It has been proposed to use a plurality of separate transistor amplifiers and couple the outputs to provide increased power. It is difficult, however, to maintain the phase of the signals in the amplifiers the same so that when the output signals are combined, these signals are combined, these signals are added in-phase to provide the maximum output.
ln a power amplifier for use in a radio transmitter, it is desired to provide a signal amplifier construction which can be used at different frequencies in a relatively wide frequency range. For example, for radio transmitters which operate in the 25 to 50 megahertz range, it is desired to cover this range with no more than four different amplifier constructions, and that a minimum of tuning adjustments are required to provide any frequency within the range of each amplifier. Similarly for operation in the 150 to 174 megahertz range, it is desired to cover the range with amplifiers of only two different constructions.
Because of the above and other problems it has not been possible to provide stable high gain amplifiers using transistors which provide the desired bandwidth and stability. Further, circuits which have been provided for such applications have been complex and expensive.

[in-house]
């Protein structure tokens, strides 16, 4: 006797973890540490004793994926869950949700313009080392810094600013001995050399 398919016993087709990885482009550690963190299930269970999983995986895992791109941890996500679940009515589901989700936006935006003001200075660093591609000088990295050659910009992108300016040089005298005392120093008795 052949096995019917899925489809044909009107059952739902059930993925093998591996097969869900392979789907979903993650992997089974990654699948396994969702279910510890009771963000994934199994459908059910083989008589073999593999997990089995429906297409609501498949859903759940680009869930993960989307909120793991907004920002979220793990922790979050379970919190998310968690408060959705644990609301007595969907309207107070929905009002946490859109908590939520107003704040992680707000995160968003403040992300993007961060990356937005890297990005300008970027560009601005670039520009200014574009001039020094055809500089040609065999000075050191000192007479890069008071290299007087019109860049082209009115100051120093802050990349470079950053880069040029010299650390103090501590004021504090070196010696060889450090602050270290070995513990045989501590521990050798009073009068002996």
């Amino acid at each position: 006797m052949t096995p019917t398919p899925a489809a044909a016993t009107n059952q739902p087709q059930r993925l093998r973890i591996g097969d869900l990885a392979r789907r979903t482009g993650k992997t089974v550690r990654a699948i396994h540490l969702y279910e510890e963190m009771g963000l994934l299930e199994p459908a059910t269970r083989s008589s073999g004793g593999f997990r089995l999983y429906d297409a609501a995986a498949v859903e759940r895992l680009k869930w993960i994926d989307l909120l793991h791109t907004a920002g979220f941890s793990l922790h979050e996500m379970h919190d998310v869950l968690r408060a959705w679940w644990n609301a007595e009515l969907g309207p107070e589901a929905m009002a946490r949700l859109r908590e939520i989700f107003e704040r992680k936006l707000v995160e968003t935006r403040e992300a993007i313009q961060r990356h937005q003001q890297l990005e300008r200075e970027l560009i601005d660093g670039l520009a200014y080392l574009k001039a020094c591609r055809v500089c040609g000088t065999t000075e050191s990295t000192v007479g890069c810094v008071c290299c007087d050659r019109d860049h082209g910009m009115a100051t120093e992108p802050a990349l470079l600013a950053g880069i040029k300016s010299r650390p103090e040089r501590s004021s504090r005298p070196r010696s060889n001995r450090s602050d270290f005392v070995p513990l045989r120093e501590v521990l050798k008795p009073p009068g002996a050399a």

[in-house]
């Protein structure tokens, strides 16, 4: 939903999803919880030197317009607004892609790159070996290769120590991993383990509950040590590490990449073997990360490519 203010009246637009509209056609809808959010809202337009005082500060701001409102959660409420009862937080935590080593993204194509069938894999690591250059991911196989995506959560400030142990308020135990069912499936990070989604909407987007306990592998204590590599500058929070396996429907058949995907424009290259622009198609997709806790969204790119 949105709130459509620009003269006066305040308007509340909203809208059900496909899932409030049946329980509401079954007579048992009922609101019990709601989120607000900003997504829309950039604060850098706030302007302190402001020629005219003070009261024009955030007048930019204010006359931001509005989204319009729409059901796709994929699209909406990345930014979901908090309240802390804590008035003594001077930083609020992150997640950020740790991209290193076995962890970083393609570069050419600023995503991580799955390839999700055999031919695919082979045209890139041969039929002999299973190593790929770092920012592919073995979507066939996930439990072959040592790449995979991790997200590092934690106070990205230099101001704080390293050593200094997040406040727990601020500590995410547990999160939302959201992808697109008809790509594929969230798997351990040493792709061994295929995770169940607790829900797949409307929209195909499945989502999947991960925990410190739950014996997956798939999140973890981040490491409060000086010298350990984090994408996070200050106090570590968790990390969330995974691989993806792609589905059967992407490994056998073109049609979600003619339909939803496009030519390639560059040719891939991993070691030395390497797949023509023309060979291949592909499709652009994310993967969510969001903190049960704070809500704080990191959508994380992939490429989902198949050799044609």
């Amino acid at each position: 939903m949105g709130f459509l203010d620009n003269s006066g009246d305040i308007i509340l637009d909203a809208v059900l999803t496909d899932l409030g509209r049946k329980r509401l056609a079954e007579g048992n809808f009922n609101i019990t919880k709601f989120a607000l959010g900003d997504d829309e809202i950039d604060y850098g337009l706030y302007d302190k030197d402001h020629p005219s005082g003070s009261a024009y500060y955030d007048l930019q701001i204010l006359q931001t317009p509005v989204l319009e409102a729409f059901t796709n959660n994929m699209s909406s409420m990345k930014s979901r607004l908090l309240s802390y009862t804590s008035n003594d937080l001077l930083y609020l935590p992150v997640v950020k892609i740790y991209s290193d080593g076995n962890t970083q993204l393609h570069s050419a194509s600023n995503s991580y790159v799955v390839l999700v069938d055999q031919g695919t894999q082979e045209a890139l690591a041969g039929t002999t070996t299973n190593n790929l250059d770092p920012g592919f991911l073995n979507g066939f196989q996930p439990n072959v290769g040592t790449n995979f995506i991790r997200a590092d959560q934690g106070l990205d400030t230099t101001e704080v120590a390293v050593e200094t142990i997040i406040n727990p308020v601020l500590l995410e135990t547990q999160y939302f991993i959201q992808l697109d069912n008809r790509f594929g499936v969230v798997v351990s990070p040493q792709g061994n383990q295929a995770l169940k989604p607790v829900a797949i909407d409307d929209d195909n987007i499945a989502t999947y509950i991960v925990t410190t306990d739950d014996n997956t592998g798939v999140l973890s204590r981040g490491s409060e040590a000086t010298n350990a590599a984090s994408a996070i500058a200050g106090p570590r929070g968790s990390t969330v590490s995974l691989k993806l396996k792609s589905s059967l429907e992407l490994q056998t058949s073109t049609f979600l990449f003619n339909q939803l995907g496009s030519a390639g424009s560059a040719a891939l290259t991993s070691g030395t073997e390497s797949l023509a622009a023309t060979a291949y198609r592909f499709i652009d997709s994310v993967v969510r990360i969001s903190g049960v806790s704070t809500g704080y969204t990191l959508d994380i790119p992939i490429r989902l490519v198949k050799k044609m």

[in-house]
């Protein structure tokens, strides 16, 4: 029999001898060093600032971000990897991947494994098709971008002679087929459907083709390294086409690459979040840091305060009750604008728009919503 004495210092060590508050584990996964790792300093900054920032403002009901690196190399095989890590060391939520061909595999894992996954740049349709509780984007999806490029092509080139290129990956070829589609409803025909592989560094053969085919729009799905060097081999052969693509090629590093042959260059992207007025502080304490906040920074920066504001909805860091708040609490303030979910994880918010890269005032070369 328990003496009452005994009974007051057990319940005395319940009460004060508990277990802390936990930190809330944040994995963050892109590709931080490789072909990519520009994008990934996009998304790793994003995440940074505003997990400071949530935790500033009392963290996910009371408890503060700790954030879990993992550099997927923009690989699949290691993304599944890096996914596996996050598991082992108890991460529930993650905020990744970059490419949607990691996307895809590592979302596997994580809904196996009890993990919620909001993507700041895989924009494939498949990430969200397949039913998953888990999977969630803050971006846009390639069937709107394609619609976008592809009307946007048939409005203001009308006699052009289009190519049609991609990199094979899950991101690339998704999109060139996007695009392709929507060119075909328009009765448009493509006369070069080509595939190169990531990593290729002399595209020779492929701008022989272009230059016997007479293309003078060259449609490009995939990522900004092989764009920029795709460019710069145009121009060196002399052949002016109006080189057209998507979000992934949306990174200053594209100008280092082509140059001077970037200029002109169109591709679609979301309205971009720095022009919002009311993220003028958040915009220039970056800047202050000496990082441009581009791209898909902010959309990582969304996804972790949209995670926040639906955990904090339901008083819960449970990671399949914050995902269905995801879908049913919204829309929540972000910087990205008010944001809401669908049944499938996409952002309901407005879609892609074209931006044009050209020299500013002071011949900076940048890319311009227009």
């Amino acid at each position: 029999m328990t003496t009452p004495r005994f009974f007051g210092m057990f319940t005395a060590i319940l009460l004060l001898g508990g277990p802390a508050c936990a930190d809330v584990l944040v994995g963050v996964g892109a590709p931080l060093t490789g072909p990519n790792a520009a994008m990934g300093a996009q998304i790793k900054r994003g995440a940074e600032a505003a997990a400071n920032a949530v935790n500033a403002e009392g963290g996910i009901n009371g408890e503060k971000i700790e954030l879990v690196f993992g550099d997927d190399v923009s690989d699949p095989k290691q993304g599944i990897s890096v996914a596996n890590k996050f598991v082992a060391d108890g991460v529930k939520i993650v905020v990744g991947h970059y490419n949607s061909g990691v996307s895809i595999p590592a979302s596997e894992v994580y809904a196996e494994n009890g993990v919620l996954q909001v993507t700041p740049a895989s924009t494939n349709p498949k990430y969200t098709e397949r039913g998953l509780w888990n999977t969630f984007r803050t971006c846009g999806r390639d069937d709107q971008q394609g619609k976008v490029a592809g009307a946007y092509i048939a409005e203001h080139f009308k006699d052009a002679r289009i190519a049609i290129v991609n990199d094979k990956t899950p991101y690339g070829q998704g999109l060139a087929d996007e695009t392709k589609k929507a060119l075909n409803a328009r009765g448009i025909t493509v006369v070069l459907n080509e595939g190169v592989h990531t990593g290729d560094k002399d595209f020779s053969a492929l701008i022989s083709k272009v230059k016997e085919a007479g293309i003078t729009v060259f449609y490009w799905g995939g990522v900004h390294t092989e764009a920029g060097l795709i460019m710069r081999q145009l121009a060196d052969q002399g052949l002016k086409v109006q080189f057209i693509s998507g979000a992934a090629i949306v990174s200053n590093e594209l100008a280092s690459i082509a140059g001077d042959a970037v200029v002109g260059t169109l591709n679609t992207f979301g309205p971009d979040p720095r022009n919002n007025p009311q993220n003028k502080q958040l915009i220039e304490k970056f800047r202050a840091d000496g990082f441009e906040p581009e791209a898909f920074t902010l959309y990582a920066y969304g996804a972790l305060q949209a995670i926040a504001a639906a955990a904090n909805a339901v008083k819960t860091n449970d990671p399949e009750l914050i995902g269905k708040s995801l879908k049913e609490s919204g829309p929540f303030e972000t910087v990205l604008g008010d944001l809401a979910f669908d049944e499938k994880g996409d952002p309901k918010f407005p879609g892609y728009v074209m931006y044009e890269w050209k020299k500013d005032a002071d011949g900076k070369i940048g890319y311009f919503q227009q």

SUMMARY OF THE INVENTION It is an object of the present invention to provide an improved power amplifier including a plurality of semiconductor devices and which includes broadband coupling circuits so that the amplifier can be used over a wide range of frequencm.
A further object of the invention is to provide a high power, broadband amplifier including a plurality of transistor amplifier sections, and a simple series coupling circuit for connection to the sections so that the currents in the sections can be combined in-phase for maximum output.
Another object of the invention is to provide an improved coupling circuit for a plurality of amplifier stages to couple the same to a driving source or to a load, and which provides direct current isolation between the amplifier sections so that they may be balanced or unbalanced with respect to an electrical reference.
A still further object of the invention is to provide a simple and inexpensive coupling circuit for a pair of push-pull transistor amplifier sections including a close coupled ferrite transformer for each section and a single tuning element for the two transformers.